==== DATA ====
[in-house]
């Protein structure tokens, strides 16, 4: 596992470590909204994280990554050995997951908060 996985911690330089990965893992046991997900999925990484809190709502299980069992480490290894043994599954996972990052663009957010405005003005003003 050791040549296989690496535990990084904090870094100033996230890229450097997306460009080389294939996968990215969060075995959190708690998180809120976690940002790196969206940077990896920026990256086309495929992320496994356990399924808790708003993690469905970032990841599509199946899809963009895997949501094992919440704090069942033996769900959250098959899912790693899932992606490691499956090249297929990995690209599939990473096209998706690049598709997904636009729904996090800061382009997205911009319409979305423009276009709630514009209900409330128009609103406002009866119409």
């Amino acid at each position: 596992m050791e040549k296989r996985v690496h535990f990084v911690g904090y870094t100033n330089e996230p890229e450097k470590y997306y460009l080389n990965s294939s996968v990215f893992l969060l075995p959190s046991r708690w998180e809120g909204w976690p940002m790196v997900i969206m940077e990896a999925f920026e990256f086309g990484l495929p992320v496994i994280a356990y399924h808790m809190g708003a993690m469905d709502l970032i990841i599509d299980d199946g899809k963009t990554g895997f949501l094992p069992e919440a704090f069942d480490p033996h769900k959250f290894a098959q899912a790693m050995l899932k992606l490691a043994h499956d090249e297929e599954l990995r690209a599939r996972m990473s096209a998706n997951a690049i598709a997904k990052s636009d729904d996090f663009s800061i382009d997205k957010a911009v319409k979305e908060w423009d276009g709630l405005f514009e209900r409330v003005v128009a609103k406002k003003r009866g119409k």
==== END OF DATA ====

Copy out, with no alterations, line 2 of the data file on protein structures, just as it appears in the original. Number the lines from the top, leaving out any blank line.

């Protein structure tokens, strides 16, 4: 596992470590909204994280990554050995997951908060 996985911690330089990965893992046991997900999925990484809190709502299980069992480490290894043994599954996972990052663009957010405005003005003003 050791040549296989690496535990990084904090870094100033996230890229450097997306460009080389294939996968990215969060075995959190708690998180809120976690940002790196969206940077990896920026990256086309495929992320496994356990399924808790708003993690469905970032990841599509199946899809963009895997949501094992919440704090069942033996769900959250098959899912790693899932992606490691499956090249297929990995690209599939990473096209998706690049598709997904636009729904996090800061382009997205911009319409979305423009276009709630514009209900409330128009609103406002009866119409």